The far-reaching effects of the massive cyberattack on the United States will be felt for months and years to come as more blame is cast toward Russia.
Secretary of State Mike Pompeo said Friday that a preponderance of evidence points that way, and Axios said the damaging assault is an act of war.
The hack ran for nine months and cut through large sectors of the federal government and private business.
Though Russia certainly is the prime suspect among cybersecurity experts, Pompeo is the first U.S. official to point the finger.
“This was a very significant effort, and I think it’s the case that now we can say pretty clearly that it was the Russians that engaged in this activity,” Pompeo told “The Mark Levin Show” on Friday.
Russia has denied involvement.
“If this had been a physical attack on America’s secrets, we could be at war,” Mike Allen of Axios wrote Friday.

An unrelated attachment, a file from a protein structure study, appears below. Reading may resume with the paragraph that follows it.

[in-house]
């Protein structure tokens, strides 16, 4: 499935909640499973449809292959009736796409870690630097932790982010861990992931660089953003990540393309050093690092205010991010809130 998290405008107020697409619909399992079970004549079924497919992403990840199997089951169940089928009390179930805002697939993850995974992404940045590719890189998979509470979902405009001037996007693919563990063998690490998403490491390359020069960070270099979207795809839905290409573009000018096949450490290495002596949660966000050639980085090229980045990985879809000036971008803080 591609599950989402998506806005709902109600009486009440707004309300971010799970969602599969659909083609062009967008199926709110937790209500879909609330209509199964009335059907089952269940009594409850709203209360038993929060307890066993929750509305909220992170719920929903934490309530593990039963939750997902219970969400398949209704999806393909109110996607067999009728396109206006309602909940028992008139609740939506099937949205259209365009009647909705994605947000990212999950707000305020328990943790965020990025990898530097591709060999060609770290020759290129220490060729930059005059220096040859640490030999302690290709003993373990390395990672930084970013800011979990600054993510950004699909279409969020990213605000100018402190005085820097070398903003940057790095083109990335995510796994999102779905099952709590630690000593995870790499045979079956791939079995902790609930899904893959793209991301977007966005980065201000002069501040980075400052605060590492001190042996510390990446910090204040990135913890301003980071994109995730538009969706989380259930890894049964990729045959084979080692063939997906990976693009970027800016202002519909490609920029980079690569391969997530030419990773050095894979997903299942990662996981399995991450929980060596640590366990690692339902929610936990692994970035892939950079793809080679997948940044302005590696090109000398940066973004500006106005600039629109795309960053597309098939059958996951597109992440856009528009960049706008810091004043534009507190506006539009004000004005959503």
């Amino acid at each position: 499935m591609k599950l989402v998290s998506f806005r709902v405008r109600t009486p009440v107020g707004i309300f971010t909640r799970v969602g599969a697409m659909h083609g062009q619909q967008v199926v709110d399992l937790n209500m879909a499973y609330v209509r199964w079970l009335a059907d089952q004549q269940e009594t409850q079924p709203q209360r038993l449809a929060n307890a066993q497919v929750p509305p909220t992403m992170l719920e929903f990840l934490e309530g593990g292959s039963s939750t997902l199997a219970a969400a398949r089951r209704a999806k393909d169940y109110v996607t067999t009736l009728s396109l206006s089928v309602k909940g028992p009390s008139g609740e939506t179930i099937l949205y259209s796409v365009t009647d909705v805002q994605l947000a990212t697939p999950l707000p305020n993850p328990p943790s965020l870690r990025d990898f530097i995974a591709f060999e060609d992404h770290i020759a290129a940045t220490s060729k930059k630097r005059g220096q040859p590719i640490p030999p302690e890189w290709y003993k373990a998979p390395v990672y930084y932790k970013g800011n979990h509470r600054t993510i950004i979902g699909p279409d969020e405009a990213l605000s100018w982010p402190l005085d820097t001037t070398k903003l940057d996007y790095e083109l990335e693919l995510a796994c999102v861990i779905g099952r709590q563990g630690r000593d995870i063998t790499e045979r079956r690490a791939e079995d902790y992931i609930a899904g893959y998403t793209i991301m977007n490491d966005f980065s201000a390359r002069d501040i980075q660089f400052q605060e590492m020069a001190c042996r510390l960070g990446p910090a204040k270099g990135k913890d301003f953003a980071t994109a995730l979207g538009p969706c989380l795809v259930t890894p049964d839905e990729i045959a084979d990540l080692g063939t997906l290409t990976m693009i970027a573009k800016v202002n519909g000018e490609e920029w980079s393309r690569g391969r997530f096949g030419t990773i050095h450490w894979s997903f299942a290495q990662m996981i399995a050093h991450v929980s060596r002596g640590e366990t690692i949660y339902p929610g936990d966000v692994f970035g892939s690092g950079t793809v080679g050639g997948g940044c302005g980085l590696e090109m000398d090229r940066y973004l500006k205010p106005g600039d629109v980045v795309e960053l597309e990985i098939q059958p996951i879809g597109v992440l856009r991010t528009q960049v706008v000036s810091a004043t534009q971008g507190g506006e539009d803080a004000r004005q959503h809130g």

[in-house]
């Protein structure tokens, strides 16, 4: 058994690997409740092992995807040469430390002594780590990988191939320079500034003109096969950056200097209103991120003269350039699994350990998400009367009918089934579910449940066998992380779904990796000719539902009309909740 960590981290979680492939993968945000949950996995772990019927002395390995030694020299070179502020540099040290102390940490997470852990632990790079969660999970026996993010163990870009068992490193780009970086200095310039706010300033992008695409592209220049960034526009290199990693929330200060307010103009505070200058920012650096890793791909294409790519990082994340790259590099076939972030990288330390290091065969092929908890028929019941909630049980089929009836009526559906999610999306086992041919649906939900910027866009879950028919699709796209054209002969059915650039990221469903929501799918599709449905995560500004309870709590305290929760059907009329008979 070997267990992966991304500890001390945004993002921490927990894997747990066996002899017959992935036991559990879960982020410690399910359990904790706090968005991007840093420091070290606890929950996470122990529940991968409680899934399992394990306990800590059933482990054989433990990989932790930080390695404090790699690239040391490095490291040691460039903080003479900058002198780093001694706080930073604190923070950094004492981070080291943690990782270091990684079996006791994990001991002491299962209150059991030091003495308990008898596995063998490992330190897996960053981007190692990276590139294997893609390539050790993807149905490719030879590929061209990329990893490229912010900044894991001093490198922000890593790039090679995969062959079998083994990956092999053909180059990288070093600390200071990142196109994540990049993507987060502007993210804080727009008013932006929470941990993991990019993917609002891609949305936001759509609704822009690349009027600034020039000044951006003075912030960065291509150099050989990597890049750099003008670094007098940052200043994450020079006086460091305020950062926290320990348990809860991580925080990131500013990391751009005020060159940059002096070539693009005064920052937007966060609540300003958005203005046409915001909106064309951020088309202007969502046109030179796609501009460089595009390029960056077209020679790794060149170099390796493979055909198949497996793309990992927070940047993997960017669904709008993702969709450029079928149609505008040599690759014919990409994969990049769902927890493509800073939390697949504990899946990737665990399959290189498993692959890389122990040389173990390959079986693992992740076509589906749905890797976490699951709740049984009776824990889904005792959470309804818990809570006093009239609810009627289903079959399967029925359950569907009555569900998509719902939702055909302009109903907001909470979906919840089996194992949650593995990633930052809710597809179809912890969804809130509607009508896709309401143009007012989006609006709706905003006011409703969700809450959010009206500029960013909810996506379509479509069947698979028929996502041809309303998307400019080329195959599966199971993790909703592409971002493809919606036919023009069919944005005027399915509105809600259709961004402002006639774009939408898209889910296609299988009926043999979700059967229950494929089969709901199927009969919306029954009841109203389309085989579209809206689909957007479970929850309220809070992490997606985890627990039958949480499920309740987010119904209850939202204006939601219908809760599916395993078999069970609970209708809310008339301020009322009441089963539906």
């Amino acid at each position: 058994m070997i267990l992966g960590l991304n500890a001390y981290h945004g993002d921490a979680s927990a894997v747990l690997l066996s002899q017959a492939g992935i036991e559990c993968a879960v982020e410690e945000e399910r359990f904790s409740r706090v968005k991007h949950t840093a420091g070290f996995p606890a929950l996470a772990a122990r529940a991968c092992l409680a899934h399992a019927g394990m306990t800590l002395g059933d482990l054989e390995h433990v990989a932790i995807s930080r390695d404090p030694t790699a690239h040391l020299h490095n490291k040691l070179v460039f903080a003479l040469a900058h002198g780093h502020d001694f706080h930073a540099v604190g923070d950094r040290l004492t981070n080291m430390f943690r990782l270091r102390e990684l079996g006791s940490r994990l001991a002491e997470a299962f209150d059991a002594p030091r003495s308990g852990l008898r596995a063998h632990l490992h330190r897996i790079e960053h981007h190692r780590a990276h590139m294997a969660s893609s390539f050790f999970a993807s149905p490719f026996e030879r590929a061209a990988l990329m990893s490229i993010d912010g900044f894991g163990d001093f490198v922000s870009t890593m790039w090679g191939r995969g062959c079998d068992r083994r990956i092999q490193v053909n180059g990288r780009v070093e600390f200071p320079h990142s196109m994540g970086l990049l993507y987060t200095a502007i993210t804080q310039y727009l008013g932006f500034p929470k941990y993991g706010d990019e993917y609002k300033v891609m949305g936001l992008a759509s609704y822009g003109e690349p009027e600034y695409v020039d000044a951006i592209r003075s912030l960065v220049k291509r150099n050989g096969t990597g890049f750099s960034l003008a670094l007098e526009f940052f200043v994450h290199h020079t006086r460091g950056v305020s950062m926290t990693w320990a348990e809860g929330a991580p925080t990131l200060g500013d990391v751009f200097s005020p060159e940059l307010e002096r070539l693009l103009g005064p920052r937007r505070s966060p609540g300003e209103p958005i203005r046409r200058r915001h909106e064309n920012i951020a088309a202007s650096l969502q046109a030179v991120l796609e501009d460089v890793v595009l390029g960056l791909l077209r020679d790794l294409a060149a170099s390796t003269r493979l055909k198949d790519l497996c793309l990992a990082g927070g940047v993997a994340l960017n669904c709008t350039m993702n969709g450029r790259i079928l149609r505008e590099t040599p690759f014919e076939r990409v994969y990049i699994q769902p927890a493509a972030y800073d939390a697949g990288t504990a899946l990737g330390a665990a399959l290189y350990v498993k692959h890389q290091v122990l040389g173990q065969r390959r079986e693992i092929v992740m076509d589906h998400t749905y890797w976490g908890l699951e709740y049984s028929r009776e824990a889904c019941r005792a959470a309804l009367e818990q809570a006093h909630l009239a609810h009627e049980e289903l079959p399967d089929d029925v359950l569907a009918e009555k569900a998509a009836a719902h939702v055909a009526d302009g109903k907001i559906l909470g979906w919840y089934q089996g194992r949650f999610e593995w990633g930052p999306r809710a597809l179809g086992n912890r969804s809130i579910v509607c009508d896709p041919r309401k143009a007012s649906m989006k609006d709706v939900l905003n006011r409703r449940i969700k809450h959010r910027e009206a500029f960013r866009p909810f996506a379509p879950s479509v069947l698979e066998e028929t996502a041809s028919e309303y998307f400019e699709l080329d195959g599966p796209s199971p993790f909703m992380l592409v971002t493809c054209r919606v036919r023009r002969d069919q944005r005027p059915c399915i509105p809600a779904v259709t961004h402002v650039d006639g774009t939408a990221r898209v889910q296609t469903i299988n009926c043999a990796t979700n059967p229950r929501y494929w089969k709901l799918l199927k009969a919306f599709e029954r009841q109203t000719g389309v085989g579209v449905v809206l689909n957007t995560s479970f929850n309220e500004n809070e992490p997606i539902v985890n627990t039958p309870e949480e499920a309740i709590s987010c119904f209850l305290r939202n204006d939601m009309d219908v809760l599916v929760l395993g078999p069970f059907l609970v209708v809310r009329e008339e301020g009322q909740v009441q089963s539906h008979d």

The federal departments of Homeland Security, Justice, Treasury, State and Energy are counted among the victims, and Microsoft said more than 40 of its clients were compromised – 80% of those being American companies.
The tech giant reflected on the trouble the breach has created.
“As much as anything, this attack provides a moment of reckoning,” Microsoft President Brad Smith wrote on Friday.
The White House has been and is remaining silent.
Friday on Sirius XM, Sen. Mitt Romney (R-Utah) called out President Donald Trump during what Romney called the equivalent of “Russian bombers reportedly flying undetected over the entire country.”
“They had the capacity to show that our defense is extraordinarily inadequate; that our cyberwarfare readiness is extraordinarily weak,” Romney said. “… And in this setting, not to have the White House aggressively speaking out and protesting and taking punitive action is really, really quite extraordinary.”